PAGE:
A self-reinforcing cycle is emerging in UK fossil fuel generation, where falling capacity factors are pushing up costs, encouraging more renewables and putting further downward pressure on capacity factors. Such a cycle is supportive for the installation of additional renewable generation.
It is well known that solar farms are unable to produce power at all times – there is no sun at night, and even during the day it varies considerably due to the weather and the season. So a UK project that might be producing 5MW of power during peak times may average out at just 12% of that level when measured over the whole year. This gives a capacity factor of 12%. Similarly, UK wind farm output varies according to wind conditions and typically has a capacity factor of 30%.
By contrast, UK fossil fuel plants are not impacted by the state of the sun or the wind, and can operate at high and predictable capacity factors. Historically, baseload plants have only had to switch off for seasonal demand and maintenance – leading to capacity factors over 70%. This allows the high fixed costs of generation to be split over a large output, to deliver a lower unit cost.
But the widespread introduction of renewables is now impacting the capacity factor for baseload fossil fuel generation. Whilst coal and gas plants have high marginal costs in the form of additional fuel for each unit of generation, the marginal cost of renewable power is much lower. For Waste2Energy, fuel costs vary by project but are generally low, whilst for wind and solar fuel costs are zero. Hence renewable energy – when available – will always be chosen in preference to fossil fuels. As a result, the output from fossil fuel generation falls, the capacity factor for fossil fuel generation falls, and the unit cost of fossil fuel generation increases.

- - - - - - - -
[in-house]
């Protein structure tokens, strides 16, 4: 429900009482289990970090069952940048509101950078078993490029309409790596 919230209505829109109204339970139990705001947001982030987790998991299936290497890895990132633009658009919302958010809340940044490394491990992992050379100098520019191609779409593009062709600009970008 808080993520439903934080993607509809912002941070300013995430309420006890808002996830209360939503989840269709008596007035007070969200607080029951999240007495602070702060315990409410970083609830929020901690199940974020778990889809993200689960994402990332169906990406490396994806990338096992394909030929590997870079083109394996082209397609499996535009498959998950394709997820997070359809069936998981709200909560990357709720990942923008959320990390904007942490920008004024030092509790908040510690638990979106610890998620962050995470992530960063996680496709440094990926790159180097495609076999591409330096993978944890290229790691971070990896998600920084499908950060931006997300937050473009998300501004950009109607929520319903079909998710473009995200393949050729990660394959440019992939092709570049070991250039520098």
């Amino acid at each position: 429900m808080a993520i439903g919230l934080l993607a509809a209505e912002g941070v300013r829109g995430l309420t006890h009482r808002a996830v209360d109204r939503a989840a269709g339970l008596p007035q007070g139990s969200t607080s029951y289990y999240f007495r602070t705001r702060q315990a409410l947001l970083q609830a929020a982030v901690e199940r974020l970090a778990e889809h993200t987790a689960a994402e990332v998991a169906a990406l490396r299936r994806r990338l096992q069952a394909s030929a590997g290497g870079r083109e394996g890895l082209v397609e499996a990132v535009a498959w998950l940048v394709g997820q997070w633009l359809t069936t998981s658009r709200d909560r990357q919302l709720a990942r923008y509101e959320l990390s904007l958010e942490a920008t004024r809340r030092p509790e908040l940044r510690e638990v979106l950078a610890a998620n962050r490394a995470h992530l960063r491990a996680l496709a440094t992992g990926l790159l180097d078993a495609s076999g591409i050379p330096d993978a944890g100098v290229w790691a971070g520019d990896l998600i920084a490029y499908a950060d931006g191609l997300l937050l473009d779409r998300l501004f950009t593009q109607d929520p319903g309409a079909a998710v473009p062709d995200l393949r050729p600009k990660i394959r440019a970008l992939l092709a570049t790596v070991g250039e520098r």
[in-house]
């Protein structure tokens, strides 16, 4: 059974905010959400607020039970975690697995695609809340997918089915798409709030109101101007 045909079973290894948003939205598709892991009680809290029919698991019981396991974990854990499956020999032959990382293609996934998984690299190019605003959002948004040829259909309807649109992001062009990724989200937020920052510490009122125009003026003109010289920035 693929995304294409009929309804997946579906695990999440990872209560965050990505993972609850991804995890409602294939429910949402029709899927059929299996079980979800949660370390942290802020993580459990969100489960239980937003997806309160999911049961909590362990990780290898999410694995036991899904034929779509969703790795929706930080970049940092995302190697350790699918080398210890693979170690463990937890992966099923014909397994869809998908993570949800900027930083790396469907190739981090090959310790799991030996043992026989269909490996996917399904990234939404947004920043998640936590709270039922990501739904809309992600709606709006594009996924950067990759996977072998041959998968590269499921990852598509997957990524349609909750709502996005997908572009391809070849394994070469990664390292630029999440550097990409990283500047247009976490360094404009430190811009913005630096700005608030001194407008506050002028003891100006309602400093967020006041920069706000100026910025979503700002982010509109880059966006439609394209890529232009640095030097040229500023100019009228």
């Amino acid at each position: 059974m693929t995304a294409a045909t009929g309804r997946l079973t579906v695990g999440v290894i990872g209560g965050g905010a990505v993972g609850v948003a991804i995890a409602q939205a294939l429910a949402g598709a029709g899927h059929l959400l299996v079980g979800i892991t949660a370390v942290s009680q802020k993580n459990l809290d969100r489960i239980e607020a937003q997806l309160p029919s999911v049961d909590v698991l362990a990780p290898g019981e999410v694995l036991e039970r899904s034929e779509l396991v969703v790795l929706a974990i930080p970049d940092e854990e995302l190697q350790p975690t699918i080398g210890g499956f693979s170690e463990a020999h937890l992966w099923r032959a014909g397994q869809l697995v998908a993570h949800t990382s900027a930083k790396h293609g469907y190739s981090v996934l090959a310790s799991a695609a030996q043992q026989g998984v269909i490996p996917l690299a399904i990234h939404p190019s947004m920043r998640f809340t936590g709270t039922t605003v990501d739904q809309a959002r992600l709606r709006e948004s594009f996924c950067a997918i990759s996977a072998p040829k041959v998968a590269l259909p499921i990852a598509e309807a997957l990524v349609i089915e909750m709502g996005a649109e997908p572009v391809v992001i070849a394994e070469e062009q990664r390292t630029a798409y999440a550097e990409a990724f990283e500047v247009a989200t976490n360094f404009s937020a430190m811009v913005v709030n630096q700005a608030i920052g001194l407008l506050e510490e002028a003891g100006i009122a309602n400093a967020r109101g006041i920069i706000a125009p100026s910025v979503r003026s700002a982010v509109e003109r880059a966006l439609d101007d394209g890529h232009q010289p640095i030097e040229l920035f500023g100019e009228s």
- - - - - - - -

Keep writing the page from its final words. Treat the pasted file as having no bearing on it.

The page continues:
Source: Digest of UK Energy Statistics (DUKES)
This quickly becomes a self-reinforcing cycle: higher unit costs for baseload coal and gas generation encourage greater installation of renewable energy, which reduces the capacity factor for coal and gas further, which increases coal and gas generation prices, which encourages greater installation of renewable energy. And so the cycle continues.
This poses serious questions for developers of large baseload coal and gas power generation. Historically, one of the great strengths of fossil fuel generation was the ability to model high and stable capacity factors in the cost calculation. But now developers must consider the possibility that output continues to decline year on year and power plants face ever-increasing periods of idle time. That is a frightening concept given the magnitude of the investment required.
The end result is that in each region of the world, the lifetime cost of large baseload coal and gas projects is rising considerably, whilst the cost of renewables is doing exactly the opposite. A tipping point has been reached that encourages greater investment in UK renewable energy.
Distributed renewable energy generation including UK Solar PV and UK Anaerobic Digestion are the cornerstones of Oxford Capital portfolios. We believe these assets are well positioned to deliver high and predictable returns to our investors, whilst also benefitting from the structural change – including falling capacity factors in fossil fuels – that distributed energy is bringing to global energy markets.